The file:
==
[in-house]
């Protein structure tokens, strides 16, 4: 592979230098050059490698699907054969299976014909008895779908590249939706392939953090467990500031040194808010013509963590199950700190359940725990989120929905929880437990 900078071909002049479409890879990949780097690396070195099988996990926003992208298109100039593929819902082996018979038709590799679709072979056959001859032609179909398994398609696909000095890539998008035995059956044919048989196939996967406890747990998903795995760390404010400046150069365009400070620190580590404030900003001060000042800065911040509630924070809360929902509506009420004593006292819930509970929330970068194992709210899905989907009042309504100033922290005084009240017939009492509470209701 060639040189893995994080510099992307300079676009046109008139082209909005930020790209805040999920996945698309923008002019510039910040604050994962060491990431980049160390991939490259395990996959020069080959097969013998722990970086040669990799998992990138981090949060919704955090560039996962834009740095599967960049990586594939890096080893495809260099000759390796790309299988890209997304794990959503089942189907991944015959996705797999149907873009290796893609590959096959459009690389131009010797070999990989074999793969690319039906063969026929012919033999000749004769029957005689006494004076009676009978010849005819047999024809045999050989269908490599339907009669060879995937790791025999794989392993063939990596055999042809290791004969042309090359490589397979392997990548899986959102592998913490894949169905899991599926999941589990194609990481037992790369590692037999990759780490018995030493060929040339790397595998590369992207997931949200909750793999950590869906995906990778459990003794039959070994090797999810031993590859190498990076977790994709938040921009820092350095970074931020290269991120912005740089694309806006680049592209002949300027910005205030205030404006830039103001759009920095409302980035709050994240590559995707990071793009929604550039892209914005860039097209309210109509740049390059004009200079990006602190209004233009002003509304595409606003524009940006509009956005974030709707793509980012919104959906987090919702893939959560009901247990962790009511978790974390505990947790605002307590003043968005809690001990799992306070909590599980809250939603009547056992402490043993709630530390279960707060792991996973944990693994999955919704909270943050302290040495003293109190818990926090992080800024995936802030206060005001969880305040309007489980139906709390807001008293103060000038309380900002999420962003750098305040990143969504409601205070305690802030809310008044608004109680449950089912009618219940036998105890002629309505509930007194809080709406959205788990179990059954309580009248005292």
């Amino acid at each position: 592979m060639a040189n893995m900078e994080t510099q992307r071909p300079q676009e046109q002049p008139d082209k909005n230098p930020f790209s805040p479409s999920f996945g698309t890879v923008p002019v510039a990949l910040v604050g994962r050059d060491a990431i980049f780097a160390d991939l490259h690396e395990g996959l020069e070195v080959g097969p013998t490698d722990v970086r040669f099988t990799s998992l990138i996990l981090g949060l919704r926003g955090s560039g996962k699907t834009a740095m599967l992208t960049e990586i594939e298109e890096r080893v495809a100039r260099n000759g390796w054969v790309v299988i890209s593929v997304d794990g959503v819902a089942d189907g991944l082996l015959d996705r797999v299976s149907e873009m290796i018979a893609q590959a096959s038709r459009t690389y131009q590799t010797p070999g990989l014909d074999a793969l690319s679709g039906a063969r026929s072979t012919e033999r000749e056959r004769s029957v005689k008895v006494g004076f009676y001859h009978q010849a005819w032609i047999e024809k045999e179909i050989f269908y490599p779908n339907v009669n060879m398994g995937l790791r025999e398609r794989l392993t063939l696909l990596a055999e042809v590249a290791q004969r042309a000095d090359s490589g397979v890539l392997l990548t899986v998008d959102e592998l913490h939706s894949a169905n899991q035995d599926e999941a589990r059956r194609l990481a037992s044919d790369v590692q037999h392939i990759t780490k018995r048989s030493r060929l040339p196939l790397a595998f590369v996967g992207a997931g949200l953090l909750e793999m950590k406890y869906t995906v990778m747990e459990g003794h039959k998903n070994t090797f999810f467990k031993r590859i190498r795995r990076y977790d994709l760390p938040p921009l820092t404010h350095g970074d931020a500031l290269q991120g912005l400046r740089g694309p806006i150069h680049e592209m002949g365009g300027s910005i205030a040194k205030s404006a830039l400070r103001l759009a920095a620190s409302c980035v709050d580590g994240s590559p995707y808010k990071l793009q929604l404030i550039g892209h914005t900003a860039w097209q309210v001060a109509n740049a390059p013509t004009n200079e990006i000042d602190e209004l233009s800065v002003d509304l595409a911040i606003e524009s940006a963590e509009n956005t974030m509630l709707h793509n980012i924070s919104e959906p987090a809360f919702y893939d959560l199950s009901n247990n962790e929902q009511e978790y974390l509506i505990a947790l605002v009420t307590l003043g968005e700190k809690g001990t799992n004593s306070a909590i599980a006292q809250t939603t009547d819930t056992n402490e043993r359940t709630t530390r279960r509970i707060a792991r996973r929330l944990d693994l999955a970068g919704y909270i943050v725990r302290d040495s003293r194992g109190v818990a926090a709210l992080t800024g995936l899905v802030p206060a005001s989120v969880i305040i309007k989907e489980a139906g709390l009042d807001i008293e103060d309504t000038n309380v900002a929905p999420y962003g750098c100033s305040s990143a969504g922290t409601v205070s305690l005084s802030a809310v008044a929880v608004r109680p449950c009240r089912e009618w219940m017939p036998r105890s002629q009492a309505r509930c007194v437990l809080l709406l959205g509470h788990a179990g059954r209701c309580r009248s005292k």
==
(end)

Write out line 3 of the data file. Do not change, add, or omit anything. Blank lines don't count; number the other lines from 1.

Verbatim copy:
């Amino acid at each position: 592979m060639a040189n893995m900078e994080t510099q992307r071909p300079q676009e046109q002049p008139d082209k909005n230098p930020f790209s805040p479409s999920f996945g698309t890879v923008p002019v510039a990949l910040v604050g994962r050059d060491a990431i980049f780097a160390d991939l490259h690396e395990g996959l020069e070195v080959g097969p013998t490698d722990v970086r040669f099988t990799s998992l990138i996990l981090g949060l919704r926003g955090s560039g996962k699907t834009a740095m599967l992208t960049e990586i594939e298109e890096r080893v495809a100039r260099n000759g390796w054969v790309v299988i890209s593929v997304d794990g959503v819902a089942d189907g991944l082996l015959d996705r797999v299976s149907e873009m290796i018979a893609q590959a096959s038709r459009t690389y131009q590799t010797p070999g990989l014909d074999a793969l690319s679709g039906a063969r026929s072979t012919e033999r000749e056959r004769s029957v005689k008895v006494g004076f009676y001859h009978q010849a005819w032609i047999e024809k045999e179909i050989f269908y490599p779908n339907v009669n060879m398994g995937l790791r025999e398609r794989l392993t063939l696909l990596a055999e042809v590249a290791q004969r042309a000095d090359s490589g397979v890539l392997l990548t899986v998008d959102e592998l913490h939706s894949a169905n899991q035995d599926e999941a589990r059956r194609l990481a037992s044919d790369v590692q037999h392939i990759t780490k018995r048989s030493r060929l040339p196939l790397a595998f590369v996967g992207a997931g949200l953090l909750e793999m950590k406890y869906t995906v990778m747990e459990g003794h039959k998903n070994t090797f999810f467990k031993r590859i190498r795995r990076y977790d994709l760390p938040p921009l820092t404010h350095g970074d931020a500031l290269q991120g912005l400046r740089g694309p806006i150069h680049e592209m002949g365009g300027s910005i205030a040194k205030s404006a830039l400070r103001l759009a920095a620190s409302c980035v709050d580590g994240s590559p995707y808010k990071l793009q929604l404030i550039g892209h914005t900003a860039w097209q309210v001060a109509n740049a390059p013509t004009n200079e990006i000042d602190e209004l233009s800065v002003d509304l595409a911040i606003e524009s940006a963590e509009n956005t974030m509630l709707h793509n980012i924070s919104e959906p987090a809360f919702y893939d959560l199950s009901n247990n962790e929902q009511e978790y974390l509506i505990a947790l605002v009420t307590l003043g968005e700190k809690g001990t799992n004593s306070a909590i599980a006292q809250t939603t009547d819930t056992n402490e043993r359940t709630t530390r279960r509970i707060a792991r996973r929330l944990d693994l999955a970068g919704y909270i943050v725990r302290d040495s003293r194992g109190v818990a926090a709210l992080t800024g995936l899905v802030p206060a005001s989120v969880i305040i309007k989907e489980a139906g709390l009042d807001i008293e103060d309504t000038n309380v900002a929905p999420y962003g750098c100033s305040s990143a969504g922290t409601v205070s305690l005084s802030a809310v008044a929880v608004r109680p449950c009240r089912e009618w219940m017939p036998r105890s002629q009492a309505r509930c007194v437990l809080l709406l959205g509470h788990a179990g059954r209701c309580r009248s005292k």